Whither empathy? Empathy is “the ability to understand and share the feelings of others.” I think about empathy often, in part because a friend offered up a lack of empathy as an explanation for all of our many ills. I’m not sure he’s right, but I don’t want to say he’s wrong, either.
The immediate trigger for this piece—as in, what did I read today?—comes from a Facebook comment to Walmart could pay workers $14.89 an hour without raising prices at Daily Kos. I can’t find the comment but a pretty close approximation is
I could support a wage increase for Walmart workers, but not until the shelves are stocked better. Every time I go to buy something they’re out of it.
Most immediately, I felt the like the Aflac duck, after receiving the full Yogi! (“And they give you cash, which is just as good as money.”) What does a lack of inventory have to do with wages? Does the commenter think low-paid Walmart workers are responsible for a lack of inventory? Or that, somehow, the under $10 per hour set is slow walking on the job, just to hurt him?
With the briefest bit of reflection, I saw “no effing empathy.” Here’s a man with a beef about Walmart—they don’t stock all of their items in every store—and an opportunity to spout off. No more; no less!
Empathy has also been on my mind when it comes to Rowan County (Ky.) Clerk Kim Davis. That this woman and her attorneys are nincompoops is a given, and not my point today.* Weddings are joyful events. Couples are full or promise about their futures together. That someone who claims she acts under “G-d’s authority” takes away from people that joy and promise tells me she lacks any ability to empathize. Does Ms. Davis really believe in a G-d so full of scorn that s/he wants her to wring from the event any possible pleasure? Don’t answer, please; it’s a rhetorical question.
Finally, and because we like to accentuate the positive here at MRW, there’s Pope Francis (Jorge Mario Bergoglio). Maybe as much as a Petabyte’s worth of data—1024 Terabytes aka lots of words and images—exists regarding six days in the USA. In all of that matter what stands out for me is the fact that while Pope Francis never renounced Church teachings on same sex marriage, abortion, and birth control, he did not make them the centerpiece of his comments. Why? I don’t know for sure, for the Pope and I are not in touch with one another. My theory, though, is that Pope Francis appreciates how complicated life can be for many people. He does not need to approve of a person’s decision to understand just how difficult the choices are. That’s empathy, writ grandly, and it’s why so many people admire Pope Francis … and, perhaps, why his example may cause some people to better appreciate other people’s journeys.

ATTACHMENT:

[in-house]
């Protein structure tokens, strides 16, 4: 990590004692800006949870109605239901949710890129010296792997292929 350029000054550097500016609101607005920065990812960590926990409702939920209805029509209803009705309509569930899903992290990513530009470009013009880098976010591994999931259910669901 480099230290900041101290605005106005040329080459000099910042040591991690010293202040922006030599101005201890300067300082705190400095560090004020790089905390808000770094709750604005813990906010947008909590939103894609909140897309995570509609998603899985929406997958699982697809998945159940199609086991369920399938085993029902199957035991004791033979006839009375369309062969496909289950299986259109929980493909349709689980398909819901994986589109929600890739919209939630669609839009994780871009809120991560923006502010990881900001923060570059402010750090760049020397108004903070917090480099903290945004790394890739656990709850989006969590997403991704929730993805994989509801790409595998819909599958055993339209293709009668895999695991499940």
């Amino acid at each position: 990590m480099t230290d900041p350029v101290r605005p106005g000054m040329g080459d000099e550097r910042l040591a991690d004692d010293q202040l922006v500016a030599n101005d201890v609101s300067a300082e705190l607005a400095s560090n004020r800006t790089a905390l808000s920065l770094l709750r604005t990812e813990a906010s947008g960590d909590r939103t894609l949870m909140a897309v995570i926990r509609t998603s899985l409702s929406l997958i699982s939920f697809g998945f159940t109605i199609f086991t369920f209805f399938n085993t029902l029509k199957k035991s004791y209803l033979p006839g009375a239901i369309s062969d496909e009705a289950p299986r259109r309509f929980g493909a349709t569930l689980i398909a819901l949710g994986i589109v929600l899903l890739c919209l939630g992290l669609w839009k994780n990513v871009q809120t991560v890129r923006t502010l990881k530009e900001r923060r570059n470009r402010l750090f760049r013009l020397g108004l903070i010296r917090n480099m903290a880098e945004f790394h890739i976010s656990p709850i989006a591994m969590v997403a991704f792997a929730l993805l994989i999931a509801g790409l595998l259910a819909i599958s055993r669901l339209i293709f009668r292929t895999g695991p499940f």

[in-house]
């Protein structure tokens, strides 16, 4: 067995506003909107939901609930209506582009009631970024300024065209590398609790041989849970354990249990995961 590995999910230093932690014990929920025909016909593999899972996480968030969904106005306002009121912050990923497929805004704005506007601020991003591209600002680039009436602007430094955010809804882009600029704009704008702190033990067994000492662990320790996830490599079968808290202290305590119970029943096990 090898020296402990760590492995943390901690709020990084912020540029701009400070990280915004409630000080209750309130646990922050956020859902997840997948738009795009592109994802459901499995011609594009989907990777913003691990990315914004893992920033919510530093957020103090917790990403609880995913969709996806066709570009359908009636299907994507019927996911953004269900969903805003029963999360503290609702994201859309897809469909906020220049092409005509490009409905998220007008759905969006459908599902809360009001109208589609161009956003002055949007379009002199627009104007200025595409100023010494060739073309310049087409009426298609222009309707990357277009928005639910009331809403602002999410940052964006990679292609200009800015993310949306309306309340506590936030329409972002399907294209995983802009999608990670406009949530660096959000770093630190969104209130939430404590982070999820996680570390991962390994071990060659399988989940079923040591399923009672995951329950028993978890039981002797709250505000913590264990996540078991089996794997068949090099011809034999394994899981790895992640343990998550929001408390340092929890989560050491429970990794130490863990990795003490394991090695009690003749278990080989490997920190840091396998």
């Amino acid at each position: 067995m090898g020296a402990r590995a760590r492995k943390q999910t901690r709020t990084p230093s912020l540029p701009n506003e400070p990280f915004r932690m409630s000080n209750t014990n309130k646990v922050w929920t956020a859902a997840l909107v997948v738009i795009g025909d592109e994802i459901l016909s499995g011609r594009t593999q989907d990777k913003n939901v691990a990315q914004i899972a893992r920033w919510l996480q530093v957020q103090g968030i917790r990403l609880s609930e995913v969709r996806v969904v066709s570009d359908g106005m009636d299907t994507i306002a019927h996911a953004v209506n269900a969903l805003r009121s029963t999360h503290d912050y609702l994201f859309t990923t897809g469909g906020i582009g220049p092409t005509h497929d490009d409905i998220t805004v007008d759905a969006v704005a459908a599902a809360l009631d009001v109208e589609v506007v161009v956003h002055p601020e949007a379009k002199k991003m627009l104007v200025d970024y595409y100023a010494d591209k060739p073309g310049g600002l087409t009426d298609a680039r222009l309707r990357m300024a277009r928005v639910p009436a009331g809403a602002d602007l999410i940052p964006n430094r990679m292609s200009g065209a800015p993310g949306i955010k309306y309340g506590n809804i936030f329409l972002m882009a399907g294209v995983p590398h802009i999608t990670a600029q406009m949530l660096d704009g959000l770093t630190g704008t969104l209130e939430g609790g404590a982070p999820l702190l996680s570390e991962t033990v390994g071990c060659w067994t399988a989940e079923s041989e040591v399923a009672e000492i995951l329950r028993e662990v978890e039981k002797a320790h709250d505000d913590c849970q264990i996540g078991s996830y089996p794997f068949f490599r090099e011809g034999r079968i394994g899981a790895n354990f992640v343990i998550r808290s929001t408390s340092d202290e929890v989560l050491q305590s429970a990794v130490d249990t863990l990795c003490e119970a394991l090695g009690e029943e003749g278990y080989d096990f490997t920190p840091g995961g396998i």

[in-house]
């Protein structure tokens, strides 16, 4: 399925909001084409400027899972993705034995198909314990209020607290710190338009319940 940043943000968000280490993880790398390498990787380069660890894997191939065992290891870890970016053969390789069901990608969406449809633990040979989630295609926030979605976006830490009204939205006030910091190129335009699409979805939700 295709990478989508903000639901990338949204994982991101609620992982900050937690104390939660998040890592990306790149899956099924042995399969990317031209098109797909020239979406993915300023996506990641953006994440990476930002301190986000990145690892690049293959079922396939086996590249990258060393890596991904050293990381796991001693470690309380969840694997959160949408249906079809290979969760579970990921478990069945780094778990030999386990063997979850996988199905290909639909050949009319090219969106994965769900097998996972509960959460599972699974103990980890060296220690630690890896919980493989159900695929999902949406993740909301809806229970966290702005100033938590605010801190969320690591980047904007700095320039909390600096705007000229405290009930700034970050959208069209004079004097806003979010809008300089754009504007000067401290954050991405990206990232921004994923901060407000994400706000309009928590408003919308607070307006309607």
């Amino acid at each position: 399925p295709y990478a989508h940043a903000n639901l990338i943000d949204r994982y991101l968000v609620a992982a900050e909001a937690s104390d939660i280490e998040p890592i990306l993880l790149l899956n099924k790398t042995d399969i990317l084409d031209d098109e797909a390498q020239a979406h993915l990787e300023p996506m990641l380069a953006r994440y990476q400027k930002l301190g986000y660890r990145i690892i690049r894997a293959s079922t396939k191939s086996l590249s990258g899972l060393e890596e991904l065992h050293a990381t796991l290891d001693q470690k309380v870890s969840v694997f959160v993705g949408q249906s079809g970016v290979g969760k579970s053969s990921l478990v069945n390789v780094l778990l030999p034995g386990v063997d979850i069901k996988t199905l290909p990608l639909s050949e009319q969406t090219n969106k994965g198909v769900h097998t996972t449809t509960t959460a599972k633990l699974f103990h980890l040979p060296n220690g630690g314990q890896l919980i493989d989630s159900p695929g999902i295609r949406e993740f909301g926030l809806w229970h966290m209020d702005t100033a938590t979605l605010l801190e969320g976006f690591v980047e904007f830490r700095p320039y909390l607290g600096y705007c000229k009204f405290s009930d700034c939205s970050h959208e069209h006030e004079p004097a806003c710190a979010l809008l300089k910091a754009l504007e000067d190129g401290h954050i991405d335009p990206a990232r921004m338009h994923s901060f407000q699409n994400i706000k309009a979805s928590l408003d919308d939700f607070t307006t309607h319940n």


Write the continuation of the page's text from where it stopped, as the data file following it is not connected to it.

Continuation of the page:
I see empathy around me all the time. Often, its focus involves someone’s friend, relative, co-worker, etc. For many, though, appreciating a stranger’s path presents more challenges. As it happens, scientists think stress limits our ability to empathize with those people we don’t know. (For details read Stress Makes It Difficult to Empathize with Strangers: Study by Jim Algar for Tech Times back in January. Look, also, at Stop Googling. Let’s Talk. by Dr. Sherry Turkle of MIT for some thoughts about how technology gets in the way.)
I’ve managed to write more than 600 words with mentioning the Donald, and too many others in public life whose raison d’être seems to be anti-empathy. I can’t ignore this shameful exercise in division but, for now ’nuff said. I know my audience pretty well, and I think we all understand the need to focus on others. I hope I’m simply providing a little reminder.
*I suppose my comments beg the question: empathy for Ms. Davis. Well, maybe, but there’s none for her attorneys. Their approach is shameful and unethical, and I do hope the Kentucky attorney discipline process and one or more of the judges in the case will make hold them accountable.